Scientists Grow Crops on Mars & Moon Soil Simulant


Researchers from the Wageningen University & Research in the Netherlands have successfully grown ten different species of crops on their Mars and moon soil simulants. The harvested crops include peas, tomatoes, radish, rye, garden rocket, cress, quinoa, chives, pea and leek.

In April 2015, the researchers planted the crops in a glass house under constant humidity, temperature and light conditions. These were cultivated under earth atmosphere because the scientists expect that the crops on the Red Planet and the moon will be grown underground to shield them from the space radiation and the harsh environment.

The Mars soil simulant was taken from a Hawaiian volcano while the moon soil simulant was from a desert in Arizona. Both soil simulants were provided by the National Aeronautics and Space Administration (NASA).

The production of biomass on the Mars soil simulant was not statistically different from Earth control. Photo by macrolink/Fotolia

The production of biomass on the Mars soil simulant was not statistically different from Earth control. Photo by macrolink/Fotolia

This is the research team’s second experiment. Initially, they used small pots but this caused a few irrigation problems.

In their new experiment, they used trays and added fresh cut grass and manure to both soil simulants. This improved the crop growth, unlike in the first experiment, where most plants died.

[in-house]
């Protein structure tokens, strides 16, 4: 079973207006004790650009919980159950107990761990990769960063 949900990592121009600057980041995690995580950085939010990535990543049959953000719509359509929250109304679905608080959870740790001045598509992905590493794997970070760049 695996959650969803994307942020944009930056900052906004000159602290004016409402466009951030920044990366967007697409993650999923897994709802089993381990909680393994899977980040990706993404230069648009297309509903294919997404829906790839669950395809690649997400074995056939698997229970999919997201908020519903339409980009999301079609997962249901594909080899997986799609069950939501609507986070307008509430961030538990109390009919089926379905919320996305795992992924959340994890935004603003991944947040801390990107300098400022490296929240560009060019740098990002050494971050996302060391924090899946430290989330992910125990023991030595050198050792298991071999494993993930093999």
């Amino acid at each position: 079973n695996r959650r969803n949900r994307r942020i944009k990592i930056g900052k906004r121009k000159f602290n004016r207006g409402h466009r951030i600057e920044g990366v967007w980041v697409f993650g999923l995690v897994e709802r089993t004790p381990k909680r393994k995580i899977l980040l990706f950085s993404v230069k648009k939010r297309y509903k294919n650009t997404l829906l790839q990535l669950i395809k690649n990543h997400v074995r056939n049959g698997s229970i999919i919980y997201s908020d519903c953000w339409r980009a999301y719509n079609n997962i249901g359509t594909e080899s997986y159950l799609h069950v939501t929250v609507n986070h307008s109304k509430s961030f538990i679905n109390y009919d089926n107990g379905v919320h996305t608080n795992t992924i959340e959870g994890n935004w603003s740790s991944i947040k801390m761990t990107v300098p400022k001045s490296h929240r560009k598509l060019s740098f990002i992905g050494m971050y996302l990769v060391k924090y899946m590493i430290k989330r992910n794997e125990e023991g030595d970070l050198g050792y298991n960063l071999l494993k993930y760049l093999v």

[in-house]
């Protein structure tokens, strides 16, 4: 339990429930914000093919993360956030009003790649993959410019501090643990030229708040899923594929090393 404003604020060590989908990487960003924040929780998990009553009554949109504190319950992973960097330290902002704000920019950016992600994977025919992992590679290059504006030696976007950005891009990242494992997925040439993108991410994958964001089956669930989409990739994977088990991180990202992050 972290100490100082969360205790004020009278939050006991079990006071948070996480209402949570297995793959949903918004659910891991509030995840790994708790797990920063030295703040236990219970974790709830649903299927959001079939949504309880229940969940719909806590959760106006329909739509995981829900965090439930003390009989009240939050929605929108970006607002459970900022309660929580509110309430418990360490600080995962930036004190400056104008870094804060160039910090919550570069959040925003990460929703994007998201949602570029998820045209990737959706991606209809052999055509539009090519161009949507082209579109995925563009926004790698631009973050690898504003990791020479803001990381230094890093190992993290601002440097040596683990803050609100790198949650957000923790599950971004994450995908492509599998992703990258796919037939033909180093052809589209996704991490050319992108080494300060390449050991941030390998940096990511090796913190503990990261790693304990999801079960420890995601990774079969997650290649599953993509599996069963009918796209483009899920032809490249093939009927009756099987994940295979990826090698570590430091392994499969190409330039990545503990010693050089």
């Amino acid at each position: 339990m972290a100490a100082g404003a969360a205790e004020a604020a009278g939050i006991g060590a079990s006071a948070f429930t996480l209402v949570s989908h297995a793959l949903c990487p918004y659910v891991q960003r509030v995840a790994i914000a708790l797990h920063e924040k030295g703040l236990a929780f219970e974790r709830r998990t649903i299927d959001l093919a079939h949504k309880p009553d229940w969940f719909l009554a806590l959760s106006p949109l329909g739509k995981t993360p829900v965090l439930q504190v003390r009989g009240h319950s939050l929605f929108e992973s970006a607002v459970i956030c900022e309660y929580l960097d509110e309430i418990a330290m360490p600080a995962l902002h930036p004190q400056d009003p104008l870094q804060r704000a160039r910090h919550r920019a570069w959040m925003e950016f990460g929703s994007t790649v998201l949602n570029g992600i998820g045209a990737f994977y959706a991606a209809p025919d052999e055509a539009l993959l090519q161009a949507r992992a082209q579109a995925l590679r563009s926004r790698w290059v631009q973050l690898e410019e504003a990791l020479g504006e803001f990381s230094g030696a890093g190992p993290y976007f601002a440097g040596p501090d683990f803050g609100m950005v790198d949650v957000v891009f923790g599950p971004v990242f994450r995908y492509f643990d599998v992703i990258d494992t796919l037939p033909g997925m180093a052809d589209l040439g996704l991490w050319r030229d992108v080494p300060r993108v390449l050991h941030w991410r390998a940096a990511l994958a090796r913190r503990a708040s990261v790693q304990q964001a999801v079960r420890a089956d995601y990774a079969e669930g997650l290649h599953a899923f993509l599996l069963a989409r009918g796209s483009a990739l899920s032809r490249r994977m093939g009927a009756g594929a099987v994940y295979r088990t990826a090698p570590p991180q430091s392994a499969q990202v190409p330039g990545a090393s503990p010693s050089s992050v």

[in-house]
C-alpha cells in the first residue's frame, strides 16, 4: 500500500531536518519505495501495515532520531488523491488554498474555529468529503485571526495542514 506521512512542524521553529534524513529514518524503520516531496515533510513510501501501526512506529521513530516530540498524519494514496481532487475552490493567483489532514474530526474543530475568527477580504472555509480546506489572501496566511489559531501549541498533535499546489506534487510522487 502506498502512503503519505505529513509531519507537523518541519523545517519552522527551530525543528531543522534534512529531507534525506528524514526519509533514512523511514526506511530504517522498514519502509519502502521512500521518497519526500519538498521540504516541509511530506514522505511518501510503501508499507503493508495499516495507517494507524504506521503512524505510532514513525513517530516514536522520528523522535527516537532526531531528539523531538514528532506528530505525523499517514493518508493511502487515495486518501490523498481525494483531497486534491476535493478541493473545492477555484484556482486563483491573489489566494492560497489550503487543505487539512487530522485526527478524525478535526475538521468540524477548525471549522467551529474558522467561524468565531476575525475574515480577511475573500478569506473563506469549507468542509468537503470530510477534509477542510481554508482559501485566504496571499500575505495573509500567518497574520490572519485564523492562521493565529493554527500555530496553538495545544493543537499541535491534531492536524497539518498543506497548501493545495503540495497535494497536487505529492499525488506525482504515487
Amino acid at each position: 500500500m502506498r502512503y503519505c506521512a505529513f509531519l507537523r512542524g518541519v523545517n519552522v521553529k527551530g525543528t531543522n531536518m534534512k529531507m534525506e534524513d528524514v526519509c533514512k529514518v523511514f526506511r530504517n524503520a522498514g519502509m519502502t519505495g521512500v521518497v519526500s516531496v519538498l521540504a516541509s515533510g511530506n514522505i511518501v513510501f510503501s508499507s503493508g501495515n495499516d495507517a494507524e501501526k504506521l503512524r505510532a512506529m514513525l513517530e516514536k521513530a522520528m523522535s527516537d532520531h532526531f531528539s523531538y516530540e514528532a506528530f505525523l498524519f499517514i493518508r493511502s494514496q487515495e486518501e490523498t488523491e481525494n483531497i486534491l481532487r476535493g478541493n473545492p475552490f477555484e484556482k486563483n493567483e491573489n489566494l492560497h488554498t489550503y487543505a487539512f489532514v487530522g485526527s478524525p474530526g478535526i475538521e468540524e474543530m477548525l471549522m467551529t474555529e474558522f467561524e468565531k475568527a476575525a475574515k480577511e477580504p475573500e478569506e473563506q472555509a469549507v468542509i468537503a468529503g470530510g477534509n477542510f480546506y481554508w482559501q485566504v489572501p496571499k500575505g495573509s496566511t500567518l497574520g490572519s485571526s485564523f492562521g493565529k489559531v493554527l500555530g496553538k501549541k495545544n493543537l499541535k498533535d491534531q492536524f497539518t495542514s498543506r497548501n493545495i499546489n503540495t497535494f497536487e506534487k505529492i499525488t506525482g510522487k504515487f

The final harvest took place in October 2015. They observed that the biomass on the Mars soil was lower than on Earth control, but the difference was too minute to make a difference. Study researcher Wieger Wamelink adds that this proved that properly preparing and watering the Mars soil stimulant can result to good crop production.

The moon soil simulant biomass was half the biomass observed in the two soils. Additionally, only the spinach had poor biomass production.

“The total above ground biomass produced on the Mars soil simulant was not significantly different from the potting compost we used as a control,” remarks Wamelink. “The goal of the experiments is to provide the basis for growing crops on Mars and on the moon, in order to feed the first settlers.”

These were edible crops, but the researchers note that they did not eat these because the soils contain lead, arsenic, mercury and iron. They suspected that the plants became poisonous as they might have absorbed these heavy metals.

Hence, they conclude that they need to start their third experiment that will investigate about food safety so they started a crowdfunding campaign to fund this new research and expect to start in April 2016. If all the crops are already safe to eat, they say that they would invite the crowdfunders to join them in their Martian meal.


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